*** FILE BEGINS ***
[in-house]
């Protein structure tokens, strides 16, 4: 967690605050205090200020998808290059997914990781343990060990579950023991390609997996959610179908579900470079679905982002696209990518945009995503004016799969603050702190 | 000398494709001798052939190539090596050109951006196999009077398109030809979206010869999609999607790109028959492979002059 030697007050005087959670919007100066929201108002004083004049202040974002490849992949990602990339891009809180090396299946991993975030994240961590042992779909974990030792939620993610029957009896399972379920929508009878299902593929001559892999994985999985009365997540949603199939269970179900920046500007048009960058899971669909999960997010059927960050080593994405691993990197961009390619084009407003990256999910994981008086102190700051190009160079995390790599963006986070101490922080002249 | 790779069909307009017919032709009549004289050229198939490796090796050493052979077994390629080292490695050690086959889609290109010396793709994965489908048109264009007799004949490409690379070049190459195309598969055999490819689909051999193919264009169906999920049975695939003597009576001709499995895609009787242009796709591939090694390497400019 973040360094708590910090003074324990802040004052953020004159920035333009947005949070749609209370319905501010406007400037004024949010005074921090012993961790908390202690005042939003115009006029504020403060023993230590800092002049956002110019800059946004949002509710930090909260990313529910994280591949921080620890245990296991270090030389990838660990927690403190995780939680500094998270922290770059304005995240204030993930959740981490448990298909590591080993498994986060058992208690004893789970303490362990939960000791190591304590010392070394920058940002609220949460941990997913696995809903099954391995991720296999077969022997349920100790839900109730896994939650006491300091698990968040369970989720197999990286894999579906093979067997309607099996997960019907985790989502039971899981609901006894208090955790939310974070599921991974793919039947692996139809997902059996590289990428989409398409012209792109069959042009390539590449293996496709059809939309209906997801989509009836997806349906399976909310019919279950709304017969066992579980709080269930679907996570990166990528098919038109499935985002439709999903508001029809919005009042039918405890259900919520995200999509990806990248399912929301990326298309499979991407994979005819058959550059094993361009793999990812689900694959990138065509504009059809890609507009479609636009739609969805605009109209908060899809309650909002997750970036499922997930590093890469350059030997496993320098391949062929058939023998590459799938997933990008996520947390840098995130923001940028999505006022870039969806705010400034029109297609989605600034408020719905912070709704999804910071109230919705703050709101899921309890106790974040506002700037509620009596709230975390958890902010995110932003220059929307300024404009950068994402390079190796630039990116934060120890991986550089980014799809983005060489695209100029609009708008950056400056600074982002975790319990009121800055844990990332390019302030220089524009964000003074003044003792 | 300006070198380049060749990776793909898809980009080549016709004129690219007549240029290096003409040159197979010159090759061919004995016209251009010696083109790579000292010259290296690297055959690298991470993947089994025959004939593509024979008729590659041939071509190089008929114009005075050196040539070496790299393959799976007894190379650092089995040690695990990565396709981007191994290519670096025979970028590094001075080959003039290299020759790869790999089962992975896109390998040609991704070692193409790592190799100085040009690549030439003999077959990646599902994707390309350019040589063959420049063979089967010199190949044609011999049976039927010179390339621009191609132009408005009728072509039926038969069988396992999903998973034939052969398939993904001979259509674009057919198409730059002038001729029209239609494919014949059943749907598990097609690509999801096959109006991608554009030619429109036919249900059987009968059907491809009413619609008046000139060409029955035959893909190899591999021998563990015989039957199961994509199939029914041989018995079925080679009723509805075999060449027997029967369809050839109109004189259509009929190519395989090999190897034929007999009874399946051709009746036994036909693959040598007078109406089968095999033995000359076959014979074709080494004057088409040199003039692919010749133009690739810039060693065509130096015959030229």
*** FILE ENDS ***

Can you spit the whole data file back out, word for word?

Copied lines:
[in-house]
């Protein structure tokens, strides 16, 4: 967690605050205090200020998808290059997914990781343990060990579950023991390609997996959610179908579900470079679905982002696209990518945009995503004016799969603050702190 | 000398494709001798052939190539090596050109951006196999009077398109030809979206010869999609999607790109028959492979002059 030697007050005087959670919007100066929201108002004083004049202040974002490849992949990602990339891009809180090396299946991993975030994240961590042992779909974990030792939620993610029957009896399972379920929508009878299902593929001559892999994985999985009365997540949603199939269970179900920046500007048009960058899971669909999960997010059927960050080593994405691993990197961009390619084009407003990256999910994981008086102190700051190009160079995390790599963006986070101490922080002249 | 790779069909307009017919032709009549004289050229198939490796090796050493052979077994390629080292490695050690086959889609290109010396793709994965489908048109264009007799004949490409690379070049190459195309598969055999490819689909051999193919264009169906999920049975695939003597009576001709499995895609009787242009796709591939090694390497400019 973040360094708590910090003074324990802040004052953020004159920035333009947005949070749609209370319905501010406007400037004024949010005074921090012993961790908390202690005042939003115009006029504020403060023993230590800092002049956002110019800059946004949002509710930090909260990313529910994280591949921080620890245990296991270090030389990838660990927690403190995780939680500094998270922290770059304005995240204030993930959740981490448990298909590591080993498994986060058992208690004893789970303490362990939960000791190591304590010392070394920058940002609220949460941990997913696995809903099954391995991720296999077969022997349920100790839900109730896994939650006491300091698990968040369970989720197999990286894999579906093979067997309607099996997960019907985790989502039971899981609901006894208090955790939310974070599921991974793919039947692996139809997902059996590289990428989409398409012209792109069959042009390539590449293996496709059809939309209906997801989509009836997806349906399976909310019919279950709304017969066992579980709080269930679907996570990166990528098919038109499935985002439709999903508001029809919005009042039918405890259900919520995200999509990806990248399912929301990326298309499979991407994979005819058959550059094993361009793999990812689900694959990138065509504009059809890609507009479609636009739609969805605009109209908060899809309650909002997750970036499922997930590093890469350059030997496993320098391949062929058939023998590459799938997933990008996520947390840098995130923001940028999505006022870039969806705010400034029109297609989605600034408020719905912070709704999804910071109230919705703050709101899921309890106790974040506002700037509620009596709230975390958890902010995110932003220059929307300024404009950068994402390079190796630039990116934060120890991986550089980014799809983005060489695209100029609009708008950056400056600074982002975790319990009121800055844990990332390019302030220089524009964000003074003044003792 | 300006070198380049060749990776793909898809980009080549016709004129690219007549240029290096003409040159197979010159090759061919004995016209251009010696083109790579000292010259290296690297055959690298991470993947089994025959004939593509024979008729590659041939071509190089008929114009005075050196040539070496790299393959799976007894190379650092089995040690695990990565396709981007191994290519670096025979970028590094001075080959003039290299020759790869790999089962992975896109390998040609991704070692193409790592190799100085040009690549030439003999077959990646599902994707390309350019040589063959420049063979089967010199190949044609011999049976039927010179390339621009191609132009408005009728072509039926038969069988396992999903998973034939052969398939993904001979259509674009057919198409730059002038001729029209239609494919014949059943749907598990097609690509999801096959109006991608554009030619429109036919249900059987009968059907491809009413619609008046000139060409029955035959893909190899591999021998563990015989039957199961994509199939029914041989018995079925080679009723509805075999060449027997029967369809050839109109004189259509009929190519395989090999190897034929007999009874399946051709009746036994036909693959040598007078109406089968095999033995000359076959014979074709080494004057088409040199003039692919010749133009690739810039060693065509130096015959030229």